Yes, it’s taken me 13 days of my ‘all things Japanese’ series to mention sushi. Mind you it took me over 12 years to get round to actually trying to make some so that’s not so bad in the scheme of things. The story goes as follows.. years ago when I moved to New Zealand and was feeling a bit lonely I was going to sign up to sushi making classes in an attempt to make friends (not sure why I had decided the ability to roll fish in seaweed was a good qualification in a buddy but…..). I got all the kit and was just about to sign up. Then I was in a local pub and group of people in shorts came in – they were a running club called The Rat Race. They ran, they drank beer afterwards – they sounded waaaaaay more fun than the seaweed people. A few weeks later I plucked up the courage to turn up at the pub in my own pair of shorts – and the rest is history. Sushi making went out the window and I started running half marathons instead.
When I moved to Sydney, I lived above a sushi bar so I didn’t need to worry about it there, and until recently we had a nice sushi place in the town I now live in in England so if I got a craving I could go there. And then one day, I walked past. The sushi train had stopped moving. No-one was scurrying around waving yaki soba. A lonely pot of wasabi sat on the floor waiting for its little soy sauce friend. The sushi place was gone (are you sad yet?). The day had come when I had to make sushi of my own.
Once the thought was in my head, I was off – up to the Japan Centre in London (despite the fact that you can buy most of the necessary items in the ‘posh foreign food’ bit in Sainsburys) and I stocked up with a sushi mat, a sushi spoon, nori sheets, sushi rice and some wasabi. I was good to go…..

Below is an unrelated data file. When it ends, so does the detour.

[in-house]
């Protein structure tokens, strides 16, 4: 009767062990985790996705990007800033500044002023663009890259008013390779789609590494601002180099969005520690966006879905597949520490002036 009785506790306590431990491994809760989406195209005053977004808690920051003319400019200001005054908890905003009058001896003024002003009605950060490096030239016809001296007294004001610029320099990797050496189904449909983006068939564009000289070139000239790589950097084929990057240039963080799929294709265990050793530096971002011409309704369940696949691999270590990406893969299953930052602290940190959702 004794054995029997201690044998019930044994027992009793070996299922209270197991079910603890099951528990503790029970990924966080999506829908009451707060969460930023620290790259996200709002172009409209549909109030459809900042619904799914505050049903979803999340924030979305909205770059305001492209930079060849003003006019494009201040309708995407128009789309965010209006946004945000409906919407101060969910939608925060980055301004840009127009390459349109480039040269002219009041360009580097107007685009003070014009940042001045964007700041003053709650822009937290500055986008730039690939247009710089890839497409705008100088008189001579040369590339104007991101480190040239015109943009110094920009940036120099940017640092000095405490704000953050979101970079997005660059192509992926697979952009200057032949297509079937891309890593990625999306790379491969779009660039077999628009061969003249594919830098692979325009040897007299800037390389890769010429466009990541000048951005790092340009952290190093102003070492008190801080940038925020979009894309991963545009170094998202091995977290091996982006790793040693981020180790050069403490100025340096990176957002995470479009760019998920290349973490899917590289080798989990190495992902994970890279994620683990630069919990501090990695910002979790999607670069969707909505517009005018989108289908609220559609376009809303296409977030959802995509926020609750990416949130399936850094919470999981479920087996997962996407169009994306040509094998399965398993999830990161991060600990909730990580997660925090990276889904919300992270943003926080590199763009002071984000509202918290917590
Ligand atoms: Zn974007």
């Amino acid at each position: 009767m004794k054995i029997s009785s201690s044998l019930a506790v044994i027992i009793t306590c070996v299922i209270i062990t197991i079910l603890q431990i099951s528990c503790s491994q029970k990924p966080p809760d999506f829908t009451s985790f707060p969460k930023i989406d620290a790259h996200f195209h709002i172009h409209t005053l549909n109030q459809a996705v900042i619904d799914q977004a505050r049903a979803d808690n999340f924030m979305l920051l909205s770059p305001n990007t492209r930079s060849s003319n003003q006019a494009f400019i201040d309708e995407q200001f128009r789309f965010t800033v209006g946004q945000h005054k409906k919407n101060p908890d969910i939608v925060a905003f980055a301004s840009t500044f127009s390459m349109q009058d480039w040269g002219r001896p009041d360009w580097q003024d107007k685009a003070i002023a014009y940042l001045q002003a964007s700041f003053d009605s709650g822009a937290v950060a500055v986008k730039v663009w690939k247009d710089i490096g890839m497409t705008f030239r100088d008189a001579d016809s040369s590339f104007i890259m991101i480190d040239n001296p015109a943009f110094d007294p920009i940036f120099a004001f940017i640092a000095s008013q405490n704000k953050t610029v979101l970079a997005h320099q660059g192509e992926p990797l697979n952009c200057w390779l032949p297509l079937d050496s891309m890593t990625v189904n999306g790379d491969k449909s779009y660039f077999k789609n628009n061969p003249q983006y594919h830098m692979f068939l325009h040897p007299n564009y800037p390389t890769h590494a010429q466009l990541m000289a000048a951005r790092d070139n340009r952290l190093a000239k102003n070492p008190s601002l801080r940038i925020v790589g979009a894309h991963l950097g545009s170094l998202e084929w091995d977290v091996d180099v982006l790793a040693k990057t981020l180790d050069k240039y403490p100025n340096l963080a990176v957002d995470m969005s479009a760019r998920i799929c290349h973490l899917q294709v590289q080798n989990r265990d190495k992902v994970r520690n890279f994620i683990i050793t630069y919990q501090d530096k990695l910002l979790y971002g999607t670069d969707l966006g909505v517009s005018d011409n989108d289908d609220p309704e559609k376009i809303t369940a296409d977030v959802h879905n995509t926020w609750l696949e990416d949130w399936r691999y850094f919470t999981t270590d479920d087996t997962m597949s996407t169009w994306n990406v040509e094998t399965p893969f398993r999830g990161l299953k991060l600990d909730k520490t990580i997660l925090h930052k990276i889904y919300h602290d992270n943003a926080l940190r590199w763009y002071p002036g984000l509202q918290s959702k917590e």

Three hours later one Sunday, I produced the plate of delights above. I’m not going to bore you with a step by step of sushi making, there’s lots of those online, but what I will tell you is the most important things I learned during the process…
1) It is not a quick job – there’s soaking, there’s boiling, there’s cooling, and that’s just what you have to do with the rice before you get to actually making pretty rolls of things.
2) Ignore all the sites that tell you to put clingfilm on your sushi mat. That just ends up with cling film being rolled into your sushi. Gripping the mat works just as well.
3) Take the rice right to the edges of the seaweed, otherwise you will end up eating mouthfuls of dry seaweed and dry seaweed alone. This is not yummy.
4) Unless you have somewhere you can buy sushi grade cuts of fish – and bring them home chilled, don’t do the raw fish thing. Go for less spoily fillings like tuna mayo with cucumber, crab sticks with avocado, little bits of teriyaki chicken, prawns with pepper etc.
5) THE best tip was to squish a few single grains of rice on the last section of seaweed you’re going to roll. This acts as a glue to hold the whole thing together.
6) When it comes to cutting the rolls, the knife needs to be sharp – and clean. Wipe it between each cut or it sticks. The Boyfriend (who had a go at slicing) favoured a wet knife. personally I favour my fingers so I went with dry.
So there you have it Helen’s guide to making sushi – and making friends in Auckland. The Rat Race is still running (pun intended), if you’re on the North Shore, click on the link above and go see them. They’ll be glad to have you and you’ll be glad you did.
Main image: freedigitalphotos.net
Rat Race image: from The Rat Race, Takapuna